The McPherson State Fishing Lake has weathered the region’s recent drought better than other water bodies in Kansas.
Water levels are back to normal and new species of fish are growing in size and population. Because of this, the lake has seen an increase in visitors so far in 2013.
Cliff Peterson, public lands manager at McPherson State Fishing Lake and Maxwell Wildlife Refuge, said declining conditions at other water bodies in the state have brought in anglers who couldn’t even get their boats into the water at other locations. Although visitors have decreased in the last five years, 2013 has brought those numbers back up.
“We’ve got fishermen that would normally go to Cheney Reservoir or Kanopolis or Butler State Lake,” he said. “Some of those people got on our website and checked out our algae levels. They had never been here before. It’s nice to draw people from a bigger area and have more people become aware of not just the lake, but the prairie and the buffalo herds. Then they bring friends and family later back with them.”
has been more resilient to the drought because of springs that run into the lake. Although water levels were down two to three feet in the summer of 2011 and 2012, they always replenished in winter and were conducive to spawning in the spring. That is also true for this year, although more rains are needed to sustain its current condition.
“Over the years (the springs) have been a big plus to the area,” he said. “That’s why the site was chosen for the lake, because the creek was known to flow year-round.”
The replenishing water levels and high levels of vegetation at the state lake have allowed fingerlings to stay protected, as opposed to other lakes.
The McPherson State Fishing Lake continues to provide excellent fishing for channel cat and largemouth bass, but Peterson said crappie and saugeye populations also have grown in recent years. This, he hopes, also will be a draw for visitors.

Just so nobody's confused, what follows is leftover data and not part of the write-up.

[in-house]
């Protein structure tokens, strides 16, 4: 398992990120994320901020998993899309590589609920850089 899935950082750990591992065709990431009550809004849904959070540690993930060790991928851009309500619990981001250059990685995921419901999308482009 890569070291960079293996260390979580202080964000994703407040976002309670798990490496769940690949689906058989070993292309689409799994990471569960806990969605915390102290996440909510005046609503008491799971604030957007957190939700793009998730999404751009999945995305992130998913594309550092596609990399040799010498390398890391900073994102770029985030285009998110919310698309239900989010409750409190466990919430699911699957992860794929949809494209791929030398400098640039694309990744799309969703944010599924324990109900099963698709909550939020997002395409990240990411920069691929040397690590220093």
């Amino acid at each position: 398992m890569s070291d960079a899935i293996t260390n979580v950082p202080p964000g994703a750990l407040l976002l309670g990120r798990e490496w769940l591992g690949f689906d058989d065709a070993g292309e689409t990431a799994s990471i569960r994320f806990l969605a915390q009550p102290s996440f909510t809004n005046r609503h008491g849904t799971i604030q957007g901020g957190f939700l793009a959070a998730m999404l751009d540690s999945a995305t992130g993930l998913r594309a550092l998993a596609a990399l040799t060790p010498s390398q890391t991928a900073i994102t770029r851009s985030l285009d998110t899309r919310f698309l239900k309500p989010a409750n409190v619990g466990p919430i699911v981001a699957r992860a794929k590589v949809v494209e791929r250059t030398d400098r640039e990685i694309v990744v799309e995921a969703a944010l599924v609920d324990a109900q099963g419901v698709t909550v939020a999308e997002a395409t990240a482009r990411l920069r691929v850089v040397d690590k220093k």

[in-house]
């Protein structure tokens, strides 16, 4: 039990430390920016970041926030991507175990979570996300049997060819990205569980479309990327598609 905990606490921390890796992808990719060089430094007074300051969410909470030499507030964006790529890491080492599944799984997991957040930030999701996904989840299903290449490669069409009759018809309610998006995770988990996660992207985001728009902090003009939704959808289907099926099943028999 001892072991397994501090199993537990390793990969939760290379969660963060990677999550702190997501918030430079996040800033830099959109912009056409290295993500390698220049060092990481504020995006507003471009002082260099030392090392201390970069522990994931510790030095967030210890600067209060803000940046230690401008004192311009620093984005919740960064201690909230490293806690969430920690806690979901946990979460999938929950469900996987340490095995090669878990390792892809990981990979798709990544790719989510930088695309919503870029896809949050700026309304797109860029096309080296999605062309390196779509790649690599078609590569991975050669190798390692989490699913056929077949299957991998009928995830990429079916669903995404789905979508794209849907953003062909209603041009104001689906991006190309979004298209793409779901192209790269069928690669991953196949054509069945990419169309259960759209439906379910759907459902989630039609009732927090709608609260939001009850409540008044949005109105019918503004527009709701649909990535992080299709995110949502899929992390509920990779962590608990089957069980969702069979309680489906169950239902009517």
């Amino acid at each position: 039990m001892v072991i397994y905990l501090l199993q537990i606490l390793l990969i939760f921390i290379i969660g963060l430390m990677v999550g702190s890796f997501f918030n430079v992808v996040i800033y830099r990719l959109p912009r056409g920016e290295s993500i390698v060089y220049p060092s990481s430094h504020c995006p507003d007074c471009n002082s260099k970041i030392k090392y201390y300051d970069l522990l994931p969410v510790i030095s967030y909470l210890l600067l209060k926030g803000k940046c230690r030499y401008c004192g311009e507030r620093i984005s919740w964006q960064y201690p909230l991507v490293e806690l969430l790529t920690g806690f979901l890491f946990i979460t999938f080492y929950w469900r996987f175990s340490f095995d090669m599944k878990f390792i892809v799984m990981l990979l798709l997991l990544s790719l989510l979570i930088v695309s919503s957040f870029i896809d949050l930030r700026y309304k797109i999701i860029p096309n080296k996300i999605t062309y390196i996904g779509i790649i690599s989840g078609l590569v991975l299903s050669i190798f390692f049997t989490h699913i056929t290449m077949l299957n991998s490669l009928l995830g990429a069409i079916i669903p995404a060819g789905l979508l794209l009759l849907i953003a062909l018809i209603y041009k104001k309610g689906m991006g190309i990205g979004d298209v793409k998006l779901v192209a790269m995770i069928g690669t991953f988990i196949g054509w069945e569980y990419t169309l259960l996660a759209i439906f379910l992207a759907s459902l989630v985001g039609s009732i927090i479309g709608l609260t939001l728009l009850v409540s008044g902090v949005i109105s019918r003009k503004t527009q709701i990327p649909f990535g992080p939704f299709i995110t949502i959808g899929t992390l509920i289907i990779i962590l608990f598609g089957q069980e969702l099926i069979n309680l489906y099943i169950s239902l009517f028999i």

“It took a while to get them to a catchable size,” he said, noting some are now above the 18-inch catch and keep limit. “We have more and more anglers asking about the saugeye, and so there’s people that are definitely wanting to catch and eat them. Hopefully, we’ll be able to sustain a good saugeye fishery, and they’ll be able to have them on the dinner table.”
Although an increase of visitors is indeed a good sign, Peterson said he has found evidence of a few bad habits. This includes an increase in trash and transferring of fish species from other bodies of water, which is illegal.
Page 2 of 2 - “We went for years without having that problem, and all of the sudden we’ve had unauthorized stocking of flatheads and small mouth bass,” he said.
This hurts the progress and defeats some of the hard work of lands managers like Peterson, who test and monitor the water to ensure populations are right for the size of their lakes. When others bring in unauthorized fish species, this could negatively affect fish populations.
“We want fish on the anglers’ hook and not in the belly of other fish,” he said. “It’s not a good thing, and they need to knock it off, because they could cause a lot of problems.”
In addition, the moving of the fish brings the danger of transferring blue-green algae. The McPherson State Fishing Lake developed its first case last year, and Peterson said he saw some signs of it for the first time this year on Tuesday.
“If we get a big rain, it might flush it out and avoid the problem, but if it doesn’t, it could increase,” he said.
As of the beginning of the month, public health warnings for blue-green algae have been issued for four bodies of water in Kansas, including Marion Reservoir in Marion County. An advisory has been issued for a fifth lake.
Peterson said he thought the local lake will eventually receive a declaration.
Regardless, the land manager thinks the lake will remain an excellent spot for anglers.
“We’re trying to provide a high-quality fishery here, and I think we’re doing that,” he said. “It’s been a top one for a number of years. I think that would be our big drawing card for the lake.”
Contact Jenae Pauls at firstname.lastname@example.org and follow her on Twitter @PaulsSentinel